Edifier MS50A

Edifier MS50A main

A very good sounding wireless speaker, but one that isn’t quite as smart as it’s being marketed as. Still, where sound quality is concerned, the Edifier MS50A offers an enjoyable clear performance with strong bass.


  • Clear, balanced and powerful presentation
  • Easy to use
  • Wi-Fi and Bluetooth support

  • Not particularly smart on its own
  • Needs an Alexa capable speaker to get the most from it

  • UKRRP: £129.99
  • EuropeTBC
  • CanadaTBC
  • AustraliaTBC
Key Features
  • Wireless connectivitySupports Wi-Fi, Spotify Connect, AirPlay 2 and Bluetooth 5.0
  • SmartsWorks with Alexa support


When is a smart speaker not a smart speaker? It’s a riddle that might have the World’s Greatest Detective (that’s Batman to you and me), scratching his heavily chiselled chin. If he were to investigate it, he might find the answer looked a lot like the Edifier MS50A.

The Edifier MS50A is sold on the promise of being a wireless smart speaker with multi-room support and the ability to stream from the likes of Spotify and Tidal directly. All of that is technically true, but the Edifier is a speaker that comes with a few caveats.

The market is awash with smart speaker types, what skin does Edifier have in this lucrative market?


  • Neat and tidy appearance
  • Quite big and heavy
  • No ports for physical connections

The appearance of the MS50A is in-keeping with Edifier’s D12 but much smaller. The front has a fabric surface with a silver bar that seems to be a stylistic flourish rather than anything that has function. The cabinet is made from wood with a walnut finish and like the D12 the MS50A comes across as classy, simple and natural looking speaker.

The cabinet is sealed and other than a connection for power there are no other ports. There’s no 3.5mm jack, which is not unexpected, but there’s no ethernet for a hardwired connection and that strikes me as an odd omission.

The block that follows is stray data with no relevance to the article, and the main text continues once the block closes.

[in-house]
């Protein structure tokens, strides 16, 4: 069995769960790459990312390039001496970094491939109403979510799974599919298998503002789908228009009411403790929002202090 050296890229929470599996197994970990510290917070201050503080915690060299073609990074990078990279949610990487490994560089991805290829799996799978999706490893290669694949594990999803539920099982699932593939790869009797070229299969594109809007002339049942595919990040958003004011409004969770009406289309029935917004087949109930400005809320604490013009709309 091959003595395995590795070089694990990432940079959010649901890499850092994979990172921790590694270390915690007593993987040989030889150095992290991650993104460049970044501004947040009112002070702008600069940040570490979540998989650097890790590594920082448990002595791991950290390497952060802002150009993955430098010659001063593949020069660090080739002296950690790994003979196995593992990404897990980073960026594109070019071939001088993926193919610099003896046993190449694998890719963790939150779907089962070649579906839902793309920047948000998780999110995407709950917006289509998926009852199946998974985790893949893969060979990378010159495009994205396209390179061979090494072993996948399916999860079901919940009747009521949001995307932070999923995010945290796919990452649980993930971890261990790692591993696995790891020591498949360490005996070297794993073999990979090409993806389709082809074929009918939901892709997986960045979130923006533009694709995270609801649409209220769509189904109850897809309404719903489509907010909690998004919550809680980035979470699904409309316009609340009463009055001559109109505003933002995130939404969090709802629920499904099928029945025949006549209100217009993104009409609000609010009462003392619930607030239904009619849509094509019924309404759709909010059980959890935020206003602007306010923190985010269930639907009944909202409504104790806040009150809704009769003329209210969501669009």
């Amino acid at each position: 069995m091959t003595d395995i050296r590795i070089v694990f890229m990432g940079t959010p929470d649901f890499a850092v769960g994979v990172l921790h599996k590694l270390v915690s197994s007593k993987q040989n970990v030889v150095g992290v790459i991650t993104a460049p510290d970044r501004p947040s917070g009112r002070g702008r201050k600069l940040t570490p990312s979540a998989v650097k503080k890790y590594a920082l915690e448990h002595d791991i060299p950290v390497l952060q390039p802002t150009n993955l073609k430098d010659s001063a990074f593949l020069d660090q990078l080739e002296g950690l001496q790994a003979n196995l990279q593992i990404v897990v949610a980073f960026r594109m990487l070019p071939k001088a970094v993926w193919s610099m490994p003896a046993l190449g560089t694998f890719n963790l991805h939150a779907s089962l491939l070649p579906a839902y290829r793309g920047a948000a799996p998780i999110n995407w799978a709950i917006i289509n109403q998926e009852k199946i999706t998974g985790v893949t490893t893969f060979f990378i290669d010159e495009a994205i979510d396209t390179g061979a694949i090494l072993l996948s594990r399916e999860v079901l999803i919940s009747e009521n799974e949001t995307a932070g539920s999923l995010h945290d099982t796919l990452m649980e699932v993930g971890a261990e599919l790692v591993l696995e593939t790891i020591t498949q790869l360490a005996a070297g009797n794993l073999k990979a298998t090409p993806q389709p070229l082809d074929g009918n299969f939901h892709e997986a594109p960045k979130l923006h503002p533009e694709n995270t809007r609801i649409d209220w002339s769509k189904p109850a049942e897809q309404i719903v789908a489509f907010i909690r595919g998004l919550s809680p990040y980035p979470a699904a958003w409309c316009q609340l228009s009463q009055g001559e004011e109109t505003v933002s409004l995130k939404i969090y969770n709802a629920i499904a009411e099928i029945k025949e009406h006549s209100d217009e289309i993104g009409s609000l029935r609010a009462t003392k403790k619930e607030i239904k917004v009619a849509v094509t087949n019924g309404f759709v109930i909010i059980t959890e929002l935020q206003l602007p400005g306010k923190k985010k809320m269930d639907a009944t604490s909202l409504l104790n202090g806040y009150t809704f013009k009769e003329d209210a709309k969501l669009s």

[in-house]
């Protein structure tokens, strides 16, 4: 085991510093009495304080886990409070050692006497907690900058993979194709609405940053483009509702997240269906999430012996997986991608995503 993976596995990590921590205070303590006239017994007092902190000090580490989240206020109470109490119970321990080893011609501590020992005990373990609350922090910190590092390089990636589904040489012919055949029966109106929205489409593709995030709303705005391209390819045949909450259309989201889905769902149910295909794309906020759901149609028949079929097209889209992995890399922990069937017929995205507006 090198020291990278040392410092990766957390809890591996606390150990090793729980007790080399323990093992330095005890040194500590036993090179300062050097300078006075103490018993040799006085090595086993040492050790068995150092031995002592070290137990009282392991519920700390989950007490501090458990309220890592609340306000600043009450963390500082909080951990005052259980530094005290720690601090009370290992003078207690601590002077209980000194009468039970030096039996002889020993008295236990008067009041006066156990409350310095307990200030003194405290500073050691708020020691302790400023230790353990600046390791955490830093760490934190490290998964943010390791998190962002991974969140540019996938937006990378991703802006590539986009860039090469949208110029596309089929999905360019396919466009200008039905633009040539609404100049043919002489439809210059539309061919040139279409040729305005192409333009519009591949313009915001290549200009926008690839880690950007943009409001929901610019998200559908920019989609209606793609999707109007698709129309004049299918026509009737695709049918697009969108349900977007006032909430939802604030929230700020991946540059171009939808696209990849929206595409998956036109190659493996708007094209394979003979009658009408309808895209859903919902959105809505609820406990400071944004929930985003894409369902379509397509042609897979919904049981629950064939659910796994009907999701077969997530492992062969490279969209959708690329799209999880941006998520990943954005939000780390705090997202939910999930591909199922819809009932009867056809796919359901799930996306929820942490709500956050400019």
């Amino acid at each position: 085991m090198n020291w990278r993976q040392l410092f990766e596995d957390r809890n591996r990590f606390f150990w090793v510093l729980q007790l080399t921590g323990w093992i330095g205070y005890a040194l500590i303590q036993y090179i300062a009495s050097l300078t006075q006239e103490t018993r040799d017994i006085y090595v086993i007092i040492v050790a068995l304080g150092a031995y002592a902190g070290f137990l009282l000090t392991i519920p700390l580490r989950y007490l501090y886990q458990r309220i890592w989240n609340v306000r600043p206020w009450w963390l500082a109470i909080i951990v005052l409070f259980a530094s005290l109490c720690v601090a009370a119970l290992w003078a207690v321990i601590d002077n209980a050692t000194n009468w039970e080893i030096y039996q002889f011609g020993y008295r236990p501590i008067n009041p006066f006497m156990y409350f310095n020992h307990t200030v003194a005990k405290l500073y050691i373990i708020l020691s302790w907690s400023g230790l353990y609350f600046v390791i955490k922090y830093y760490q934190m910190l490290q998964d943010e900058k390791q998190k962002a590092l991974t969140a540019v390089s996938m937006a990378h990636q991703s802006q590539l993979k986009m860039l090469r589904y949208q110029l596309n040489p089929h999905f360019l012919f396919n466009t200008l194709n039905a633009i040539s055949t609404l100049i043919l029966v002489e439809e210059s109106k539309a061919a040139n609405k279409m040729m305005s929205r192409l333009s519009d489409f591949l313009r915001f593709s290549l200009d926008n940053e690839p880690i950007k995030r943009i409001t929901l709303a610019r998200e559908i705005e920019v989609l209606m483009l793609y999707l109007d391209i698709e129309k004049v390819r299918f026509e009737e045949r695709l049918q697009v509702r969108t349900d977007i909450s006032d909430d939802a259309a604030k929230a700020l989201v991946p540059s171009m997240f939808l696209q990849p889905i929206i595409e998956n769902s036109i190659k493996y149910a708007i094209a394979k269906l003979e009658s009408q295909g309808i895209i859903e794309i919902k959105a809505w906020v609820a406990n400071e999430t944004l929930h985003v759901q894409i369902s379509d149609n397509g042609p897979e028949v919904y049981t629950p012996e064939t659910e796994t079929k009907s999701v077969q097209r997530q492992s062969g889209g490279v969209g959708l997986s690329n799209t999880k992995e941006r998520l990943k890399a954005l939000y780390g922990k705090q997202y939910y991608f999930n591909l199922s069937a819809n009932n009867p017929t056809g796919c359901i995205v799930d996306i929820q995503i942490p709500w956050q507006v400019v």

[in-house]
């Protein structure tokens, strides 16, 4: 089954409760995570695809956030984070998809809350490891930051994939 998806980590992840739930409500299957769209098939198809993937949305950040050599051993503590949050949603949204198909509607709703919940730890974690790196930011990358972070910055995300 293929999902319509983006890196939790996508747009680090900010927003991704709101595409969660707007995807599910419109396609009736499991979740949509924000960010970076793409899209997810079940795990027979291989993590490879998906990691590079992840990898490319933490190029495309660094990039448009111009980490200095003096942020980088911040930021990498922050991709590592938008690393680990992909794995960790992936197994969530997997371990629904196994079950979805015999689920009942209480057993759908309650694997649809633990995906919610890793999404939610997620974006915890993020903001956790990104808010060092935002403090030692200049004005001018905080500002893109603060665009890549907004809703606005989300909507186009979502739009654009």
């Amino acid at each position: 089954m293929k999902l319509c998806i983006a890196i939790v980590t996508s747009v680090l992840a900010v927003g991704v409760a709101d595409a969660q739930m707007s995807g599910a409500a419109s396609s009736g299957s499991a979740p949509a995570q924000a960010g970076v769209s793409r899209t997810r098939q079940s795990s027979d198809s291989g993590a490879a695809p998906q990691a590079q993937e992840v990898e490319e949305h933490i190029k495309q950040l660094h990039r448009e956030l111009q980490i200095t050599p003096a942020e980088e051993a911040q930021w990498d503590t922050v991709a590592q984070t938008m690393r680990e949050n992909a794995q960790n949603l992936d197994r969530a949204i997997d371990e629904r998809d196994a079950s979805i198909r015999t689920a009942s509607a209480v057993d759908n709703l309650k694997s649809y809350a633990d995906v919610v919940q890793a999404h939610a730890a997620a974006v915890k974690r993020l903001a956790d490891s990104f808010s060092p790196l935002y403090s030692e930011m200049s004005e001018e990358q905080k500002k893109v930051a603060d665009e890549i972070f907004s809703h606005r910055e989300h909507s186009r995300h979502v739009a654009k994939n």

Edifier MS50A power portImage Credit (Trusted Reviews)

The D12 was tailored for being placed on bigger pieces of room furniture, the MS50A is more accommodating though for what could be called a compact wireless speaker it is much bigger than either the Sonos One or Denon Home 150 and heavier too at 2.26kg. It’s quite imposing for what is a ‘compact’ speaker.

Edifier MS50A touch control panelImage Credit (Trusted Reviews)

On top is the power button inside a ring of light (white indicates Wi-Fi, blue for Bluetooth) and around it are touch controls for playback (pause, track skipping), volume and Bluetooth/Wi-Fi set-up. Trace a finger counter-clockwise on the dotted circle and that lowers the volume, while clockwise raises it. The controls are an intuitive way of controlling the speaker, the only issue I have is the slight delay in audio responding to the press.

There’s no remote control but given the focus on wireless connectivity, you’ll be using a smartphone or other mobile device as a remote anyway. The MS50A also doesn’t have much in the way of features to necessitate having a remote anyway.


  • Spotify Connect, Wi-Fi and Bluetooth
  • No built-in microphone
  • Works With Alexa certification

The feature set is much sparser than I’d expected for what’s described as a smart speaker. There is an app in the Edifier Home, but the features don’t stretch beyond set-up on a Wi-Fi connection, enabling Amazon Alexa, creating a stereo pair and in-app playback controls.

Of course, there are firmware updates and the ability to change the input, but if you were expecting any level of integration with music streaming services like there is with Denon HEOS, Sonos S2 and Audio Pro apps, then that’s lacking here.

Edifier MS50A Home app